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istence of an instinct. We cannot suppose that the infant at its birth has learnt the importance of this act by reasoning upon it ; and he is as ignorant of the internal machinery, which is put in operation, as he is of its important uses. And yet he puts the whole machinery into action at the very moment of coming into existence, and with such regularity and success, that we cannot well account for it, except on the ground of an instinctive impulse.
II,_"By the same kind of principle, (says Dr. Reid, Essays on the Active Powers, III, chap. 2,) a new-born child when the stomach is emptied, and nature has brought milk into the mother's breast, sucks and swallows its food as perfectly as if it knew the principles of that operation, and had got the habit of working according to them.
“ Sucking and swallowing are very complex operations. Anatomists describe about thirty pair of muscles, that must be employed in every draught. Of those muscles, every one must be served by its proper nerve, and can make no exertion but by some influence communicated by the nerve. The exertion of all those muscles and nerves is not simultaneous. They must succeed each other in a certain order, and their order is no less necessary than the exertion itself. -This regular train of operations is carried on, according to the nicest rules of art, by the infant, who has neither art, nor science, nor experience, nor habit.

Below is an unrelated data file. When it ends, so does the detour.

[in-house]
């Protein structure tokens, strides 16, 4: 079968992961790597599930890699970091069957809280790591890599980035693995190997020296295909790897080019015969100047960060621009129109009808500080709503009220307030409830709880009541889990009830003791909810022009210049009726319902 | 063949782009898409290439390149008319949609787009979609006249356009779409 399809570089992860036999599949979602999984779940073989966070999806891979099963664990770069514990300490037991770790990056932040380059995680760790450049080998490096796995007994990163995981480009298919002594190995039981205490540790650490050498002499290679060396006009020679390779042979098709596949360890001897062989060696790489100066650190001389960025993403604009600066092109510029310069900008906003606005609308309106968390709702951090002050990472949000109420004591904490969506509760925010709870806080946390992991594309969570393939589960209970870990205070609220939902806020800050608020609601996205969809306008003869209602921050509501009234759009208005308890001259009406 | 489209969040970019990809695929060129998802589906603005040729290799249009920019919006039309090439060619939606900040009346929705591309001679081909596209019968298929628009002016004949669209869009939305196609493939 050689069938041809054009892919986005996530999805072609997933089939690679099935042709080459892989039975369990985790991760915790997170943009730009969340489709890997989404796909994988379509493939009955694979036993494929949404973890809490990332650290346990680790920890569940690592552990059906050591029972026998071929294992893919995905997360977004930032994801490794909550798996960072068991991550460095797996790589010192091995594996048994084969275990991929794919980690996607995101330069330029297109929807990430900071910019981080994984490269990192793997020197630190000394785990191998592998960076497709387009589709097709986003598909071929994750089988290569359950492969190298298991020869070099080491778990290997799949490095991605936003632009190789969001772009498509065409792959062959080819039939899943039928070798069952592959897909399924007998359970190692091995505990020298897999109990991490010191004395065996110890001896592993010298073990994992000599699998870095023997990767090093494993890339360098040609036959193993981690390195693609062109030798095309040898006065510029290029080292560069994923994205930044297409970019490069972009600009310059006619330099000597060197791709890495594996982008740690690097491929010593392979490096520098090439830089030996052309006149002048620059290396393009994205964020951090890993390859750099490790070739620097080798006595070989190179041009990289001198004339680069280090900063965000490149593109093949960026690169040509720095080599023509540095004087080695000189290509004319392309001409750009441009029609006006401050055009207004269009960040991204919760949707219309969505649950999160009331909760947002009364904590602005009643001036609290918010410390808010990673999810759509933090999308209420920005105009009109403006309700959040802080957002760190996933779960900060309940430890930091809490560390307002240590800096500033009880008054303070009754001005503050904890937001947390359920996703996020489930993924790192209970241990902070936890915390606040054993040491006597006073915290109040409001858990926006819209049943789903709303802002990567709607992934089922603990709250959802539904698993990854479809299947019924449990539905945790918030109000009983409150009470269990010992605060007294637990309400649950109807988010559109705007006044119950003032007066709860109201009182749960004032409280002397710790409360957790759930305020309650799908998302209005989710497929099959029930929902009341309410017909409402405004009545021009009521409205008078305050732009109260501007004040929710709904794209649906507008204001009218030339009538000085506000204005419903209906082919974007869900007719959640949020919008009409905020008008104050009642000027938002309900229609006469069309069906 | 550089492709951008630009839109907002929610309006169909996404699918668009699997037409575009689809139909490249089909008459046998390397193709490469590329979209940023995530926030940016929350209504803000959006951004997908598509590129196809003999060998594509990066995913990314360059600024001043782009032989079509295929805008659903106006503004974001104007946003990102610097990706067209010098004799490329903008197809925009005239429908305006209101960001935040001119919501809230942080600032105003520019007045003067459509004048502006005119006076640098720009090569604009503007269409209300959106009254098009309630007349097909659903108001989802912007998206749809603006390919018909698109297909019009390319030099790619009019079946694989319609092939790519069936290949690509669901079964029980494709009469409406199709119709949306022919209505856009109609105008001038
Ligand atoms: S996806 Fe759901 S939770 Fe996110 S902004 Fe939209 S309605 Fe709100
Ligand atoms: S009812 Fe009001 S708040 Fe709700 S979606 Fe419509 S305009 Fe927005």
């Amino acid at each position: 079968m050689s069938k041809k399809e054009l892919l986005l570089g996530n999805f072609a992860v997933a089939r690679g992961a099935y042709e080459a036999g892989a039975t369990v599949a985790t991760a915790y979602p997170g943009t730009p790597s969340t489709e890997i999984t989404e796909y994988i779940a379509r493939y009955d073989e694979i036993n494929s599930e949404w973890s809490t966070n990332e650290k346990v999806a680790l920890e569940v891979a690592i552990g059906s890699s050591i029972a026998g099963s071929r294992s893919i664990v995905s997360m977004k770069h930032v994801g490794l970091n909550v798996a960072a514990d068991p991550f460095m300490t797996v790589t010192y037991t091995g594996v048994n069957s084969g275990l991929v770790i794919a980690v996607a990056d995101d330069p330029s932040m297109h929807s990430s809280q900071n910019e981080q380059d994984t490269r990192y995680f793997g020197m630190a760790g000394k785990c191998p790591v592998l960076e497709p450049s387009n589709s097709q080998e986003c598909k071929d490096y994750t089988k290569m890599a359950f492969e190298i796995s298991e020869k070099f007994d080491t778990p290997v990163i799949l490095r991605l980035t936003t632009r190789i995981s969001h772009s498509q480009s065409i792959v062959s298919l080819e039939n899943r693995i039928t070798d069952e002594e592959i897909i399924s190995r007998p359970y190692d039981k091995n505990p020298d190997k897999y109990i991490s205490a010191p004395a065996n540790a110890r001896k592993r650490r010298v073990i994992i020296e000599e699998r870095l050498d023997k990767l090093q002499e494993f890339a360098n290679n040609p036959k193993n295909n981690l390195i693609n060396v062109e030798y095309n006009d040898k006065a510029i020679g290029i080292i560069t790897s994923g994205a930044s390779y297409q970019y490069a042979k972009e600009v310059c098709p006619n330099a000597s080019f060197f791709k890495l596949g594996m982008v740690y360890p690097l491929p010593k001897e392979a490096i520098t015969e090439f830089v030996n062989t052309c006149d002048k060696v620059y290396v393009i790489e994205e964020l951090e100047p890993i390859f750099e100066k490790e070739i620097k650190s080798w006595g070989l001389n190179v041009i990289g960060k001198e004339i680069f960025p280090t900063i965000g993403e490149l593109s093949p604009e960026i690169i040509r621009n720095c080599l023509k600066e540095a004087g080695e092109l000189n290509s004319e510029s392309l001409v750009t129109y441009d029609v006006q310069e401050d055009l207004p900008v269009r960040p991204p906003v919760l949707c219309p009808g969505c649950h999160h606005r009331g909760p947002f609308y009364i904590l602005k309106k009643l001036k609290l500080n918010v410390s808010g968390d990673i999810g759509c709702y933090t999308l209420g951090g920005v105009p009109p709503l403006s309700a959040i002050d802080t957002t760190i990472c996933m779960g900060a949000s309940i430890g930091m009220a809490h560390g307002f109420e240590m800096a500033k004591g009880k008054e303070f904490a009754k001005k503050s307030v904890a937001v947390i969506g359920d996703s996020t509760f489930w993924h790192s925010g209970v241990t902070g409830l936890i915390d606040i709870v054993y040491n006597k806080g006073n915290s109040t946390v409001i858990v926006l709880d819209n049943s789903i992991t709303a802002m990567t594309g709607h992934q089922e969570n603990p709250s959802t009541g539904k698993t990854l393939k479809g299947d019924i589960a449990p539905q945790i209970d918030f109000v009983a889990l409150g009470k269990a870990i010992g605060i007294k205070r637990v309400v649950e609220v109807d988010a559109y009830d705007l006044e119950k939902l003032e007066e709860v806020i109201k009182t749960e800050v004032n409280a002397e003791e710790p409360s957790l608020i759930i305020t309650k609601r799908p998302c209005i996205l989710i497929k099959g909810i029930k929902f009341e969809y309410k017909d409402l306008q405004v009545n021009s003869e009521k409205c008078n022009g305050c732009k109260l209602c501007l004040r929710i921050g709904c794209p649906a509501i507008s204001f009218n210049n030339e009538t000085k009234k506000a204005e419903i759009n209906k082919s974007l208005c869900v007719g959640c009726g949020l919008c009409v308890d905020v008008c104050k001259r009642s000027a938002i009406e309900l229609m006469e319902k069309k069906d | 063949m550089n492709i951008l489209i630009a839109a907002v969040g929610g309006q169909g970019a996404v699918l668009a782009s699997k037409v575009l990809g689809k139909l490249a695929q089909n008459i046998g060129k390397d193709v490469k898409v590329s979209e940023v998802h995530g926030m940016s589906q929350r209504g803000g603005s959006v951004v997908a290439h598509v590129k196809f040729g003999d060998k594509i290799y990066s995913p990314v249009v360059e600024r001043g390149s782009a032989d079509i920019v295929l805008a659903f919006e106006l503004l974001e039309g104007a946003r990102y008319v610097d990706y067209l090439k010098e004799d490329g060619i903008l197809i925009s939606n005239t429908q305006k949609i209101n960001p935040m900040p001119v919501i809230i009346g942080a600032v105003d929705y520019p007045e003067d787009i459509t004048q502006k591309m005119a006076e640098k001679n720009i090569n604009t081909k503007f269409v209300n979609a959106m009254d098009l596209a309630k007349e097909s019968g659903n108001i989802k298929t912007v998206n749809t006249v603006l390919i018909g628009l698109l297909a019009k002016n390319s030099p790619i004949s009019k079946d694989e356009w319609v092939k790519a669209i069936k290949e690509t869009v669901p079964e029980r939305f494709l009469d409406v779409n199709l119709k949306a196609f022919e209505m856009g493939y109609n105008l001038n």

“That the infant feels the uneasy sensation of hunger, I admit; and that it sucks no longer than till this sensation be removed. But who informed it, that this uneasy sensation might be removed, or by what means ? That it knows nothing of this is evident, for it will as readily suck a finger, or a bit of stick, as the nipple.”
III,—The efforts, which men make for self-preservation, appear to be in part of an instinctive kind. If a man is in danger of falling from unexpectedly losing his balance, we say with much propriety, that the instantaneous effort he makes to recover his position is instinctive. If a person is unexpectedly and suddenly plunged into a river, the first convulsive struggle, which he makes for his safety, seems to be of the same kind. His reasoning powers may soon come to his aid, and direct his further measures for his preservation ; but his